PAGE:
Pluckrose suggested that fields such as postcolonial theory and queer theory could be called "applied postmodernism" in that they sprung up largely in the late 1980s as a means of pushing the gains of the civil rights movement, gay rights movement, and liberal feminism from the arena of legislative change and into the territory of reshaping discourse.[6] She argued that these fields adapted postmodernism to suit their activist agendas. From postmodernism, they adopted the idea that knowledge is a social construct, but at the same time they held to the modernist view that "no progress could be made unless some things were objectively true". Thus, the "applied postmodernists", Pluckrose argued, insisted that "systems of power and privilege that oppressed women, people of color and the LGBT" are objectively real and could be revealed by analyzing discourses. At the same time, she argued, they retained postmodernism's skepticism toward science and objective knowledge, its view of "society as a system of power and privilege" and "commitment to the belief that all imbalances are socially constructed", rather than arising from biological reality.[6]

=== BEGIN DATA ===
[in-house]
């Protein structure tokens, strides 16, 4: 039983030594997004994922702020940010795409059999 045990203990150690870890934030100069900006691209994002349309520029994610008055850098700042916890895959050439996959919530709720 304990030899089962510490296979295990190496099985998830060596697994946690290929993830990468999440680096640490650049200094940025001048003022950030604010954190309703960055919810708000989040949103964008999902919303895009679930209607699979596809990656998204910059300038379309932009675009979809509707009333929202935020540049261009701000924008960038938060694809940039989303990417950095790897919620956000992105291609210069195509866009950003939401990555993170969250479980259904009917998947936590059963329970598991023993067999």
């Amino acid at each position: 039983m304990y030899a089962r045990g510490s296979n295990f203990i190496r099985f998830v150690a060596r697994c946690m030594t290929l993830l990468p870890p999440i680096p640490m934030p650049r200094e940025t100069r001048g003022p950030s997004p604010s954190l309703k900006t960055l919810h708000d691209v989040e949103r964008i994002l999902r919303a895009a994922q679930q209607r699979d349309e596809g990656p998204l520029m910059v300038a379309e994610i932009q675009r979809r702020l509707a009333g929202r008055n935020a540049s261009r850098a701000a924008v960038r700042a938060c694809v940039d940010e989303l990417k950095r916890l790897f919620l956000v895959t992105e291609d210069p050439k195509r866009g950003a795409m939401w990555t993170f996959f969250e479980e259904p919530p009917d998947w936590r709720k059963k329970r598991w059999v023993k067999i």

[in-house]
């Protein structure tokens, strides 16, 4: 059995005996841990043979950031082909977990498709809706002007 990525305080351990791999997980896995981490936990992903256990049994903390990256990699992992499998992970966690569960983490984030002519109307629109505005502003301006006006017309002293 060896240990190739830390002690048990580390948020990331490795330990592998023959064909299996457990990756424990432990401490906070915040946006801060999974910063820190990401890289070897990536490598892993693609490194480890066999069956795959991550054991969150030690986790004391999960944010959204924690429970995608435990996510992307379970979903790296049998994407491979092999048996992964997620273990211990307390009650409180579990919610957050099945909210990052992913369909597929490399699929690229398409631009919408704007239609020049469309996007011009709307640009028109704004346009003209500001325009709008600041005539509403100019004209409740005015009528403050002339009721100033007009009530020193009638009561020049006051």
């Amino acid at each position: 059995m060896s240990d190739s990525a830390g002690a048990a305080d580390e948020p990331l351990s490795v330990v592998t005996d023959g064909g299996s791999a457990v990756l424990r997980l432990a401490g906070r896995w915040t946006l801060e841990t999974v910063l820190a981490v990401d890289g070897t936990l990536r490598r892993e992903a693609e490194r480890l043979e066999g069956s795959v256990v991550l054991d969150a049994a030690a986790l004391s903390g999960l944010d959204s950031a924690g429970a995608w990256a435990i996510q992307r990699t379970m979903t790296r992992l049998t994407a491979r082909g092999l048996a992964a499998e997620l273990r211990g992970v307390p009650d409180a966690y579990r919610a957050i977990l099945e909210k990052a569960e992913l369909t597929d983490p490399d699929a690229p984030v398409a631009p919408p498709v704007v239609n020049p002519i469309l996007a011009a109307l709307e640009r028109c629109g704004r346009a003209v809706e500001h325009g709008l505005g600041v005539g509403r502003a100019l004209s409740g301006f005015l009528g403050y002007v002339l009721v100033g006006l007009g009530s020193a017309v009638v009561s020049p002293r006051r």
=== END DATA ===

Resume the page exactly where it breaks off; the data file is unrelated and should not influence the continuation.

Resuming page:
Pluckrose described herself and her collaborators as being "left-wing liberal skeptics". She stated that a core reason for why they wanted to carry out the project was to convince other "leftist academics" that there was a problem with "corrupted scholarship" in academic fields that were "based on identity politics and postmodernism."[6] She argued that in rejecting modernism, much postmodernist-derived scholarship was also rejecting science, reason, and liberal democracy, and thus undermining many important progressive gains.[6] Pluckrose also expressed concern that, in both foregrounding the importance of group identity and facilitating the growth of post-truth by claiming that there is no objective truth, this postmodernist theory was contributing to "the reactionary surge to the right" seen in many countries during the 2010s.[6]

Sequence of events


Prior to the affair, various academics highlighted concerns about the intellectual validity of much research influenced by postmodern philosophy and critical theory by publishing hoax articles in various journals. It was the 1996 hoax by Alan Sokal in Social Text, in particular, that influenced James A. Lindsay and Peter Boghossian to publish a hoax article of their own.